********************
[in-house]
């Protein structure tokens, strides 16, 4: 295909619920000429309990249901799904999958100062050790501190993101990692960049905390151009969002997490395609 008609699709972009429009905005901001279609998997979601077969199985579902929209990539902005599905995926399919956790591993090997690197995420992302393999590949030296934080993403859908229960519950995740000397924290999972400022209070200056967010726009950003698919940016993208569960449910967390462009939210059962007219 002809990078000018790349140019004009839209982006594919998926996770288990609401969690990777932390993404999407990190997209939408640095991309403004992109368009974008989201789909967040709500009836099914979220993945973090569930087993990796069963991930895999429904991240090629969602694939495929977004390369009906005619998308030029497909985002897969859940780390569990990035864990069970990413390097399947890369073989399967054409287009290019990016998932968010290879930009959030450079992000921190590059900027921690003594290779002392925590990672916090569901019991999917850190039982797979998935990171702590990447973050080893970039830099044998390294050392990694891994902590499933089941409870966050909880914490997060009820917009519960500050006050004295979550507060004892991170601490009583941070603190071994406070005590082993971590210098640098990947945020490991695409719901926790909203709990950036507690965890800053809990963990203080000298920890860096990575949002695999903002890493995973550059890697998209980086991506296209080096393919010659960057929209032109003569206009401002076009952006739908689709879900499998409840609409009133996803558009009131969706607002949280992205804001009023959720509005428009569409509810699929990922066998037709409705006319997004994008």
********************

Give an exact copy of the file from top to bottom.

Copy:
[in-house]
């Protein structure tokens, strides 16, 4: 295909619920000429309990249901799904999958100062050790501190993101990692960049905390151009969002997490395609 008609699709972009429009905005901001279609998997979601077969199985579902929209990539902005599905995926399919956790591993090997690197995420992302393999590949030296934080993403859908229960519950995740000397924290999972400022209070200056967010726009950003698919940016993208569960449910967390462009939210059962007219 002809990078000018790349140019004009839209982006594919998926996770288990609401969690990777932390993404999407990190997209939408640095991309403004992109368009974008989201789909967040709500009836099914979220993945973090569930087993990796069963991930895999429904991240090629969602694939495929977004390369009906005619998308030029497909985002897969859940780390569990990035864990069970990413390097399947890369073989399967054409287009290019990016998932968010290879930009959030450079992000921190590059900027921690003594290779002392925590990672916090569901019991999917850190039982797979998935990171702590990447973050080893970039830099044998390294050392990694891994902590499933089941409870966050909880914490997060009820917009519960500050006050004295979550507060004892991170601490009583941070603190071994406070005590082993971590210098640098990947945020490991695409719901926790909203709990950036507690965890800053809990963990203080000298920890860096990575949002695999903002890493995973550059890697998209980086991506296209080096393919010659960057929209032109003569206009401002076009952006739908689709879900499998409840609409009133996803558009009131969706607002949280992205804001009023959720509005428009569409509810699929990922066998037709409705006319997004994008």